Lilly internship deadline Nov. 18

by Carl Benskin

The Lilly Initiative wants to reach even more students with the various scholarships it offers. However, with the Nov. 18 deadline for internship and loan applications looming, students are running out of time to benefit from Lilly’s programs.

“This has been very successful,” said Jan Everhart, director of the Lilly Initiative for Vocational Exploration.

One of the first scholarships offered by Lilly at Simpson was the Wesley Service Program. To receive the Program’s $500 scholarship, students must complete 40 hours of service work, participate in a reflection group three times a week and write a reflective paper on their experiences. In the past there have been 30-40 people in the Program, but last year there were 50.

The Lilly Internship also funds 10 interns a year. Students can opt to use their internships as college credit. A $1,000 scholarship is given after the recipient finishes 120 hours of volunteer work.

Lilly also offers a ministry internship. According to Everhart, this is the same as the Lilly internship except it is given to a student working in a faith-based setting.

Senior Mara LeHew is heavily involved with the ministry part of the Lilly initiative. She worked at First Baptist Church in Indianola for her ministry internship. She got connected with the church through its youth group, and she helps on Sundays. She said she’s glad it’s an option and there are many opportunities for other students interested in similar involvement.

“Churches are always wanting interns,” LeHew said.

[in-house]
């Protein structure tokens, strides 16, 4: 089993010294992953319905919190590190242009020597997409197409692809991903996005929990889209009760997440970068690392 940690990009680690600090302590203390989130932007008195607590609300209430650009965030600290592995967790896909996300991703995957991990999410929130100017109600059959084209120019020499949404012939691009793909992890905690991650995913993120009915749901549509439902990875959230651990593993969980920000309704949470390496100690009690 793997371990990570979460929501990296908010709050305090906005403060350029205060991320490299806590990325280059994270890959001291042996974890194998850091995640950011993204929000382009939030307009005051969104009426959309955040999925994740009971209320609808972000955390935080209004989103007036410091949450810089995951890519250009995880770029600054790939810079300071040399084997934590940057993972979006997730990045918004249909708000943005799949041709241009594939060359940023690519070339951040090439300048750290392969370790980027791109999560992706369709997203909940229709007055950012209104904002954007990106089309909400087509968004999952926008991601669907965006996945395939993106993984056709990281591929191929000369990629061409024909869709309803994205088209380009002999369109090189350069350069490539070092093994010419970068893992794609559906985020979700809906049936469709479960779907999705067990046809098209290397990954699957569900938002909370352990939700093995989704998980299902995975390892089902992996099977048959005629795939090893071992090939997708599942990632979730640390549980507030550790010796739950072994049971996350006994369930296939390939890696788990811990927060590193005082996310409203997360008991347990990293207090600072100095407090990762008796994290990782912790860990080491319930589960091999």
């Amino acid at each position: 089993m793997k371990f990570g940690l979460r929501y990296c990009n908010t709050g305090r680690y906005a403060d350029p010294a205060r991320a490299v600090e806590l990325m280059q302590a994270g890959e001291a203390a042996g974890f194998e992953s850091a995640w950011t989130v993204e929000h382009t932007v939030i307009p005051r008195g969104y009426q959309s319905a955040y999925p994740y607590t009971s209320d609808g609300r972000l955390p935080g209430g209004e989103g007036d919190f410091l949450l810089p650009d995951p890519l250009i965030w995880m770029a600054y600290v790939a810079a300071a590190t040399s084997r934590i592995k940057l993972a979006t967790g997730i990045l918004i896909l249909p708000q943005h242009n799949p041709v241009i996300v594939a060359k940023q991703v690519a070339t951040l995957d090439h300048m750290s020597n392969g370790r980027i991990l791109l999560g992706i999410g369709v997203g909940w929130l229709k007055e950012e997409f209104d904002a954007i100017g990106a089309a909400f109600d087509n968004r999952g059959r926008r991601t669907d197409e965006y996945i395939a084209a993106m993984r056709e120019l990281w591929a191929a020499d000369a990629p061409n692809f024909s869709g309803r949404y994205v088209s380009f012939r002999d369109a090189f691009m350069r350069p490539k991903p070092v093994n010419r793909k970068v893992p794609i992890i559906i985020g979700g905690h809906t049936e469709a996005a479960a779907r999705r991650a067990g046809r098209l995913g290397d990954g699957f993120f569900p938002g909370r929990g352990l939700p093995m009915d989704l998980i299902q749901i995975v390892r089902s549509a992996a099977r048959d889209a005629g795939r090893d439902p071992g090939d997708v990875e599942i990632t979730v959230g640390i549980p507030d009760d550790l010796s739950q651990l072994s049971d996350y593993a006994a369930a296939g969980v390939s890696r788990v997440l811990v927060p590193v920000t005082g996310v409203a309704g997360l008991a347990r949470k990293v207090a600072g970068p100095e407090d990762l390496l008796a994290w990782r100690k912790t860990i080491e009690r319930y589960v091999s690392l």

LeHew received the Seminary Forgivable Loan from LIVE. This is available to a junior or senior with plans to go to seminary, and is worth up to $4,000 a year. It’s granted on a per-year basis.

“We have quite a few students [involved]” Everhart said.

Everhart said students have just been granted their first set of loans for this year. However, students can still apply mid-year because two seniors with LIVE scholarships will graduate in December.

Outside the school year, Lilly offers summer internships. Students can earn up to $2,500 for eight weeks of full-time work. Lilly funds six interns and can give some assistance with housing.

“All these are designed to get students into the community,” Everhart said, “It asks students, ‘Is this what I want to do?'”

It worked for LeHew. She credits Lilly with her decision to go into the ministry.

“If not for Lilly I wouldn’t be headed in this direction,” LeHew said.

Lilly doesn’t just reach students through scholarships: LIVE has added eight classes to Simpson’s coursebook. One is a course taught by Professor of Management Ruth Weatherly called Staying Alive: 9 to 5, and another is a May Term class called Call to Service.

Simpson’s original grant for LIVE was only supposed to last five years, but because Simpson has been so efficient the program will have enough money through May of 2009. Currently LIVE is applying for a sustaining grant. This could extend the program for three more years through May of 2012. Even after the grant runs out, Everhart said Simpson is considering ways to keep the programs running.

LeHew said she fully supports renewing the grant and feels that Lilly has fulfilled its goal.

Freshman Kyle Liske also thinks Lilly is an asset to Simpson.

“I think Lilly is great,” Liske said. “Not only does the community benefit from it, but the students do as well, whether it is by learning something about themselves or else by feeling good because they help others, which is a very enriching feeling”

While Lilly deals a lot with ministry, Everhart wants people to know that it’s not all what Lilly is.

“Every student should know that we have programming and support [for everyone on campus],” Everhart said.